By Curtis K. Shelburne: Religion columnist
It’s getting harder and harder when you’re out traveling to find a church to visit that agrees with you on the fine print of the Christian faith. These days, diversity even between churches whose signs are painted with basically the same denominating words is greater, and the proliferation of “stealth” churches whose signs submerge their brand complicates things even more.
Personally, I enjoy seeing how “the other half” — more like the other 95.5 percent of Christians — worship God. When I’m away, unless I have friends from my tradition I want to worship with, I enjoy the rare opportunity to “taste” worship in a church from a different branch of the Christian tree.
Evidently, not everyone feels that way. Fairly regularly, visitors looking for a place to worship show up at the church where I preach. We like visitors, and, if I may say so, we are good at being nice to them. Most like us. Some even make it a point to come back whenever they’re in our neck of the woods.
But about once or twice a year for the last decade or two, our church has witnessed the same phenomenon. At some point during or even before worship, the visiting individual or couple notices that our worship style or whatever is not exactly what they expected, and they rise up and leave.
I remember one instance years ago when we still read aloud the announcements in the bulletin, when one visiting couple heard we were participating in a community Easter event. That did it. They skedaddled.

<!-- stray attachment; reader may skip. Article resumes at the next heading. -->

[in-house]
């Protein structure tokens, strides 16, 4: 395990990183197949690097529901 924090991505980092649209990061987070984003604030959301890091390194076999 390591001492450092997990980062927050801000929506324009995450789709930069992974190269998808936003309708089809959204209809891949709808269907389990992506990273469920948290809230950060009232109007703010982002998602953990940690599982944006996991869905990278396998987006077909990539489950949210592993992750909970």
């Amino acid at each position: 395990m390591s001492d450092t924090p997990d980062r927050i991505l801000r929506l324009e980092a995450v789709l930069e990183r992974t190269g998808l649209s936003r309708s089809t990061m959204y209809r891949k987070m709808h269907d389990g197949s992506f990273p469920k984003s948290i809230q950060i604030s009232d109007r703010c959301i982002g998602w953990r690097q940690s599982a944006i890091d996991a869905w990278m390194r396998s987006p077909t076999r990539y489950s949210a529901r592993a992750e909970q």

Last Sunday, we jumped into our first song, which included taped accompaniment (the vast majority of our songs don’t). That was all it took to send a visiting couple out the door. We counted them for the worship attendance number anyway. They were there. And they were breathing.
It happens. Fairly rarely. But it happens. And that last instance has been bugging me and forcing some thought.
That last skedaddling couple seemed nice enough. Why did they feel such a need to get out? I’d bet they are usually courteous people. By its nature such skedaddling seems a tad impolite. They didn’t “make a scene,” they just left in haste lest they be tainted in any way. So, I genuinely wonder, what’s up with that? Why abandon ship at worship? The “lest I be tainted” logic just is not clear to me. Is it really logical? Right? Even holy?
I was told by several on Sunday not to worry about it, that it’s more a matter for pity than anger that “religion” could so stifle and dwarf spirits.
It was Plato who said that the unexamined life is not worth living. We all bring some large presuppositions with us to worship. They need to be examined from time to time. It would probably be helpful even to make a list of them. To buy into the wrong ones is not only dangerous to the worship of our God, it is dangerous to our spirits, deadly to the relationship God wants with us, and mortally damaging to anything approaching real joy.
If these folks’ presuppositions were right, I suppose they were, too, in their actions. If not, well, that kind of “belief” is as hard, in every sense, as it is sad.
I can’t imagine Jesus doing that or feeling a temptation to do that. In fact, I don’t think he did Sunday.
Curtis Shelburne is pastor of 16th & Ave. D. Church of Christ in Muleshoe. Contact him at